Jamaican Jerk- as it is renowned worldwide, is a style of cooking native to us in which meats (traditionally pork, chicken and fish) are dry-rubbed with a fiery spice mixture called Jamaican jerk spice.
This Jerk seasoning principally relies upon two items: Jamaican Pimento, called allspice, and Scotch bonnet peppers.
By the way, never did I know that, when I was picking, drying and selling pimentos as a boy growing up in Westmoreland, I was
actually handling the 'secret' ingredient in many highly sought after and world-favorite dishes!
Other ingredients include cloves, cinnamon, scallions, nutmeg, thyme, garlic, which is mixed together to form a marinade
which is rubbed onto the meat.
It is said to be at its best when barbecued over aromatic wood charcoal or briquettes. It is the Pimento (allspice) wood or
berries placed over coals that gives jerk its authentic flavor.
Jamaican "jerk" ties well into our Caribbean roots, since of all the modern barbecuing processes, in its purest form
it corresponds the closest to historical descriptions of the early inhabitants' method.
The Arawaks and Caribs, back then, would construct a grid of green sticks some distance above a smoldering green pimento wood (that is, the wood of the allspice tree) fire in a shallow pit, place meat on the grid and cover it with pimento leaves to impart further flavour while trapping the smoke for maximum effect.
Originally the jerk meat was cut into strips and dried in the sun for use at a later date. A small fire was lit under the
meat so that the smoke would prevent flies from laying their eggs on the raw meat.
A grill over an open fire suffices in the modern rendition. The widely available pre-made seasoning mixes give a passable jerk flavour to meat baked in a kitchen oven.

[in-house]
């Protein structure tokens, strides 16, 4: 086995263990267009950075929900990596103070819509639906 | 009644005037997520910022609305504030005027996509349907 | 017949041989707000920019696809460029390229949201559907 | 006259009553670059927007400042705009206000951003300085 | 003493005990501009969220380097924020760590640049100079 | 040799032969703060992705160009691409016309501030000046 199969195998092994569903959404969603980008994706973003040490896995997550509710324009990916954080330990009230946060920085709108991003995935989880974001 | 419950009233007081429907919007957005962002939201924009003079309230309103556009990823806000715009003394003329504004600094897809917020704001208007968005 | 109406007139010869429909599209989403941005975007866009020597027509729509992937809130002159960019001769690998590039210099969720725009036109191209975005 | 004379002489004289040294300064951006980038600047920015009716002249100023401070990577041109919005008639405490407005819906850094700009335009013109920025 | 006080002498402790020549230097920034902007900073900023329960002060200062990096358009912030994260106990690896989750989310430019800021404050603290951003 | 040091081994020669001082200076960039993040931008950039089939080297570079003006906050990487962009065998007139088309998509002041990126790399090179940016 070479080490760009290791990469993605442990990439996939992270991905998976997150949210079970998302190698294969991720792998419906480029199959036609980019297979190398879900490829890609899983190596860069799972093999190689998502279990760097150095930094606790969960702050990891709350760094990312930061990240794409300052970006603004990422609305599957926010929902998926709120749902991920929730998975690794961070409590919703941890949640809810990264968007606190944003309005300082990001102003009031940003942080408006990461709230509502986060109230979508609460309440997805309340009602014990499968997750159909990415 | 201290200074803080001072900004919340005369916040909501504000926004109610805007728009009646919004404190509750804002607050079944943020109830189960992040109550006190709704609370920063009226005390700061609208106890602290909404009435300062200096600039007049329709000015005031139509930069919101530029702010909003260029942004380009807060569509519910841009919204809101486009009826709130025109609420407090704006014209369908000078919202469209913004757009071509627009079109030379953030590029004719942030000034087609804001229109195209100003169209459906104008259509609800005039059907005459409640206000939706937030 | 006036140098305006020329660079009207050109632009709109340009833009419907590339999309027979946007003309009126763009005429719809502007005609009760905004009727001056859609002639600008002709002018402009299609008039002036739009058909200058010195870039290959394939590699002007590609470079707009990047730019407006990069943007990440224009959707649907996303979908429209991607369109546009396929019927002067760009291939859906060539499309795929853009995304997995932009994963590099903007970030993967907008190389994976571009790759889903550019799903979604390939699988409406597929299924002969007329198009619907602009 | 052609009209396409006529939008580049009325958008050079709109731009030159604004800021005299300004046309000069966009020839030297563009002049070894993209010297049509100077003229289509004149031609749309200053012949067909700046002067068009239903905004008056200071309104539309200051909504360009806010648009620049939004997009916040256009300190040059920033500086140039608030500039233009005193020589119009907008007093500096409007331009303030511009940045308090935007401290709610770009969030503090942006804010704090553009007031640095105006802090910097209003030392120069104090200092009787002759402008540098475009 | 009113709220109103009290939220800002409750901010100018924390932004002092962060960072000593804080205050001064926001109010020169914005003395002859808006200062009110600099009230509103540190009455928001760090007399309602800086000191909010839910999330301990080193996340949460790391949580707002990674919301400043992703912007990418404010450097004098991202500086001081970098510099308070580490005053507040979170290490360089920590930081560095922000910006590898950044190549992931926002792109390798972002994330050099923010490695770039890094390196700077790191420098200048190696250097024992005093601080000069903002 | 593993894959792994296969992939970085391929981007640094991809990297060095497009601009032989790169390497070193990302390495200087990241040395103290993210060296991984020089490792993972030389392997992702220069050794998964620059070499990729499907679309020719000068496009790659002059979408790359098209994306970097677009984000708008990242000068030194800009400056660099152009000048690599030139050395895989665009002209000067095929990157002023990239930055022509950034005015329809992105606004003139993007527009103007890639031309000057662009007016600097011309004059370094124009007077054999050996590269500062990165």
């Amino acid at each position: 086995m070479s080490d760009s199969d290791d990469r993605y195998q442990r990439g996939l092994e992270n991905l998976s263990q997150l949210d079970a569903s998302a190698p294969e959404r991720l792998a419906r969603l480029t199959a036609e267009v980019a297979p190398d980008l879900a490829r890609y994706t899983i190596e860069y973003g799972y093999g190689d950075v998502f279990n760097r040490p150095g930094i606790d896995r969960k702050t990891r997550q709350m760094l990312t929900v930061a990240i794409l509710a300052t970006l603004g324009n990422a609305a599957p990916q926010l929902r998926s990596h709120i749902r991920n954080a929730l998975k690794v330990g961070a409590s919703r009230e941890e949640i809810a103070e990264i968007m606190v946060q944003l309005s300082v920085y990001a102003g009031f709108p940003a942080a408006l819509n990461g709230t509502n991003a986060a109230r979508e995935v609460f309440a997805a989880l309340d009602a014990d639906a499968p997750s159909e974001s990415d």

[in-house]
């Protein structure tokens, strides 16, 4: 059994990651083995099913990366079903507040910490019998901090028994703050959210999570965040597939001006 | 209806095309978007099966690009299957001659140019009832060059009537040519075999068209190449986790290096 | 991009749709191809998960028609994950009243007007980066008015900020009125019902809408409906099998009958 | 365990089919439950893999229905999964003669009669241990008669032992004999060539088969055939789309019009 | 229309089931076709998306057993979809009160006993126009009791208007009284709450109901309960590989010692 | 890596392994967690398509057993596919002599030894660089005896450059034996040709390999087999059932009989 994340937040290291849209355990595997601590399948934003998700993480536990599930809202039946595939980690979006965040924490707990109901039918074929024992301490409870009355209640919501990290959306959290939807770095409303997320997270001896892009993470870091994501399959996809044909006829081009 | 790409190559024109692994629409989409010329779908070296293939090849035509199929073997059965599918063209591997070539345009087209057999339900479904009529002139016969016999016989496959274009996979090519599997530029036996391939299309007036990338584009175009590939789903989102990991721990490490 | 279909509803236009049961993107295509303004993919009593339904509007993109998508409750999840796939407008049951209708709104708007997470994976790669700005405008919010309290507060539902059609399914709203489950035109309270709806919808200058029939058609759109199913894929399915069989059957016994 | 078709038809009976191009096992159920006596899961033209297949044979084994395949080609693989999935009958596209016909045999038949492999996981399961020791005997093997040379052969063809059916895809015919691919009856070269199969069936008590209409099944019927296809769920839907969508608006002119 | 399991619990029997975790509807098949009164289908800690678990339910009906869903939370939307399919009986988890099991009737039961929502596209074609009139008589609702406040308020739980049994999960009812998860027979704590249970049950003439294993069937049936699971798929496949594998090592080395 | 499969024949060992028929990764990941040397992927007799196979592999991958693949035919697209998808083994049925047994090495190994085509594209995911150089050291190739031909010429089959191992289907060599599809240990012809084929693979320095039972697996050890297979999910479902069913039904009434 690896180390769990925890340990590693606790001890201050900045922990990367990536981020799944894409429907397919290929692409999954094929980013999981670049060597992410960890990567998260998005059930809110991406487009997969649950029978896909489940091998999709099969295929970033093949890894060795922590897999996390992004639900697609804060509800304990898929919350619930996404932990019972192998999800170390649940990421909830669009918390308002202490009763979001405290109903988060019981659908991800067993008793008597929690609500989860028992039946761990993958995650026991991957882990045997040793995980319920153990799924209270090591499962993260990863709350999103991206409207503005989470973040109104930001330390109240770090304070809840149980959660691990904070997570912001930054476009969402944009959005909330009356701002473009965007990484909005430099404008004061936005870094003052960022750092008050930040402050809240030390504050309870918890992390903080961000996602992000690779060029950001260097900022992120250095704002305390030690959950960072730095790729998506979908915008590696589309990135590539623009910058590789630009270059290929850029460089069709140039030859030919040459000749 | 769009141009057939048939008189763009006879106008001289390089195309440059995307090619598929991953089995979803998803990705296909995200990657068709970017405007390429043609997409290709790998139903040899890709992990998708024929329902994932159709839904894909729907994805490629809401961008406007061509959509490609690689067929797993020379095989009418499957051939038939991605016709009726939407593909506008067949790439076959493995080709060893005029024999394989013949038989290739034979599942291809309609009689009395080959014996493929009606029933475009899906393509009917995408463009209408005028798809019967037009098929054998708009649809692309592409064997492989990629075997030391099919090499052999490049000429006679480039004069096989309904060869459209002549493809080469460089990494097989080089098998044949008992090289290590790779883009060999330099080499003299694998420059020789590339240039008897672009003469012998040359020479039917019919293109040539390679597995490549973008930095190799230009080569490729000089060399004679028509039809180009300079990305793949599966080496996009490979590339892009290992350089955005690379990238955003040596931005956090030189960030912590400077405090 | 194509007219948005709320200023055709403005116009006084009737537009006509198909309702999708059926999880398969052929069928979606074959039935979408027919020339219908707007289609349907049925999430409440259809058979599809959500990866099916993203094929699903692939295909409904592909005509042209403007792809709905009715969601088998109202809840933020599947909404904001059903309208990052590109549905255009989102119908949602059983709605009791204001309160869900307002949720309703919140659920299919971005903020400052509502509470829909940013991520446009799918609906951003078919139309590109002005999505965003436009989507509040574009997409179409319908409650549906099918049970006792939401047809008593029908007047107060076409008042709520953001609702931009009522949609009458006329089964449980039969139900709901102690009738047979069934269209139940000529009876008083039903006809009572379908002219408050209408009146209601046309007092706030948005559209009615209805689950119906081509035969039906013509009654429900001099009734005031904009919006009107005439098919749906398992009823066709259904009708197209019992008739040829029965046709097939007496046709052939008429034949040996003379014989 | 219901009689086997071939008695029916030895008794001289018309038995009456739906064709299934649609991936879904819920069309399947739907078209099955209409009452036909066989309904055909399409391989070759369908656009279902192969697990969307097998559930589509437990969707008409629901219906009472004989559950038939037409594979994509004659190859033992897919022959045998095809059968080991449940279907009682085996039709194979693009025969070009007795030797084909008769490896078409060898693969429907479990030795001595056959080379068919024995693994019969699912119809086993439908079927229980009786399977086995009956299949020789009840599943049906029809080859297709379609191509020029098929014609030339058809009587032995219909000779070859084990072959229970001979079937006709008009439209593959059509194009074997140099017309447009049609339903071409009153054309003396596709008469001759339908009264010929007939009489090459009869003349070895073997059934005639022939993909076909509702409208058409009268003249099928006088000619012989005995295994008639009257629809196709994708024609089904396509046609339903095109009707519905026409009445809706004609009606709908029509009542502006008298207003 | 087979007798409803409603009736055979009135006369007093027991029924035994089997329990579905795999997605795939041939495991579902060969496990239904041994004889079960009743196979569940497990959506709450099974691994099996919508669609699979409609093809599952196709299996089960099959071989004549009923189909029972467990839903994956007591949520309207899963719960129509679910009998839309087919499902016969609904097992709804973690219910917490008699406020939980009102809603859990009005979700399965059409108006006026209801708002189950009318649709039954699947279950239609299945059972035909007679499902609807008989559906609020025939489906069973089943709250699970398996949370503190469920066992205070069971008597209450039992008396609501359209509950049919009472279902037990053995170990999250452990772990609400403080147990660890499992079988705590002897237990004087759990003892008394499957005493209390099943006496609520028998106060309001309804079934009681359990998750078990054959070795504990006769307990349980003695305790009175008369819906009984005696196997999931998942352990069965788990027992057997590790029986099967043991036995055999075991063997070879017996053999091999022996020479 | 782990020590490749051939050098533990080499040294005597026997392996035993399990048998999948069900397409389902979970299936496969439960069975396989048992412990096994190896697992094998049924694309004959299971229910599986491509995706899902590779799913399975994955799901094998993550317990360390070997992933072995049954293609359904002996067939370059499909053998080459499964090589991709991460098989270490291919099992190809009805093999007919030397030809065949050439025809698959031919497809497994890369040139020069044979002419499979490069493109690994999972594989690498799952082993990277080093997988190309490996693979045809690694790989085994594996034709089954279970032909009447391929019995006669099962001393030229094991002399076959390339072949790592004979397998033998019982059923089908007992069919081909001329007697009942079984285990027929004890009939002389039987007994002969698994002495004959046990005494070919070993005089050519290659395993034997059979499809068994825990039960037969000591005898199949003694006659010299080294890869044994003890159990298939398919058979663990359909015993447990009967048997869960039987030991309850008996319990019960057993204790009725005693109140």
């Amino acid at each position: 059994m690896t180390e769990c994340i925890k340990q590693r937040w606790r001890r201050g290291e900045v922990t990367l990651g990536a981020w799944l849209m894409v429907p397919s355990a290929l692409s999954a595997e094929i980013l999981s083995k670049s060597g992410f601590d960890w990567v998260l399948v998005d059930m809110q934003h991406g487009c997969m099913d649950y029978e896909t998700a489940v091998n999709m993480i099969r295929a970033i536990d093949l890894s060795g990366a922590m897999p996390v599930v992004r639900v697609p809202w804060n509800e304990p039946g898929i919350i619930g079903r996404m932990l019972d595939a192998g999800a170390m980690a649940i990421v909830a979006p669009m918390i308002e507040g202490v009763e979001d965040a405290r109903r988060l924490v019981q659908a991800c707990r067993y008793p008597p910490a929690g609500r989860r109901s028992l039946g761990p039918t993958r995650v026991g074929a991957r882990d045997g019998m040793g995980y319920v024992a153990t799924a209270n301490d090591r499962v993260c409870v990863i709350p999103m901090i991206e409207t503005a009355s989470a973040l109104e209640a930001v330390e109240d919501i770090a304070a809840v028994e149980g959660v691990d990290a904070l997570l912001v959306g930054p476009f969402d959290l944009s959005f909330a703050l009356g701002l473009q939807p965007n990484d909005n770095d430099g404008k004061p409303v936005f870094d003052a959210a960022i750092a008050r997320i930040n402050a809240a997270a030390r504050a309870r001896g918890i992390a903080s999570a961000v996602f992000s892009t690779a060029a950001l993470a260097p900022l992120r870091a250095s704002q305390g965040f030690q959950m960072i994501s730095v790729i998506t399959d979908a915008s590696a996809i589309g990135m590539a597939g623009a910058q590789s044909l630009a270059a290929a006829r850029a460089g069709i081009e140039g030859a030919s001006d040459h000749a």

Today, the Jerk preparation has evolved from pit fires to old oil barrel halves (drum pan) as the container of choice.
It was in the 1960s that Jamaican entrepreneurs sought to recreate the smoked pit flavor, and relatively quickly, came up with the drum pan solution. Oil barrels were cut lengthwise in halves and attach hinges, drilling several ventilation holes for the smoke.
These barrels are often heated by layers of charcoal, which some say lends itself to making the burnt smokey taste.
Street-side "jerk stands" are now popular in Jamaica, especially at festivals, parties and similar events. There, the jerked meat, usually chicken or pork, can be purchased along with hard dough bread or Jamaican fried dumpling or 'festivals' served as a side.
Recipes for jerk spice vary, and it is often debated around jerk stands about which chef's secret recipe of spices
and herbs makes the best jerk seasoning.
Jamaican Jerk cooking has followed the Jamaican diaspora all over the world, and authentic jerk can now be found at restaurants anywhere a significant population of Jamaicans exists, such as the United Kingdom, Canada, and the United States.
Read more about Jamaican food here.
...and other related pages!
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